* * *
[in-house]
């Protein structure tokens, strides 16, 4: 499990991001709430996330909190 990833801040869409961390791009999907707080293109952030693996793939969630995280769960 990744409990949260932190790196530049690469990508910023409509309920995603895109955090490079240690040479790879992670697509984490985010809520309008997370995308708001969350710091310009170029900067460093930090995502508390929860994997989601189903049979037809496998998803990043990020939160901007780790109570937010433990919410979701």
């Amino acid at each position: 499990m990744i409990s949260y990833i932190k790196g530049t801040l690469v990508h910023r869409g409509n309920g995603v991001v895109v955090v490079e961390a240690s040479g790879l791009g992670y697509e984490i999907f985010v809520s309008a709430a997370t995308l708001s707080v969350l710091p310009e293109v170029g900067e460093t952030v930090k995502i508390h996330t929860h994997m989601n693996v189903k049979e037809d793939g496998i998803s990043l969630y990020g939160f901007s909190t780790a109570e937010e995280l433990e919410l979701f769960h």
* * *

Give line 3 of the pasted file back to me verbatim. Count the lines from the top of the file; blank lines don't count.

């Amino acid at each position: 499990m990744i409990s949260y990833i932190k790196g530049t801040l690469v990508h910023r869409g409509n309920g995603v991001v895109v955090v490079e961390a240690s040479g790879l791009g992670y697509e984490i999907f985010v809520s309008a709430a997370t995308l708001s707080v969350l710091p310009e293109v170029g900067e460093t952030v930090k995502i508390h996330t929860h994997m989601n693996v189903k049979e037809d793939g496998i998803s990043l969630y990020g939160f901007s909190t780790a109570e937010e995280l433990e919410l979701f769960h």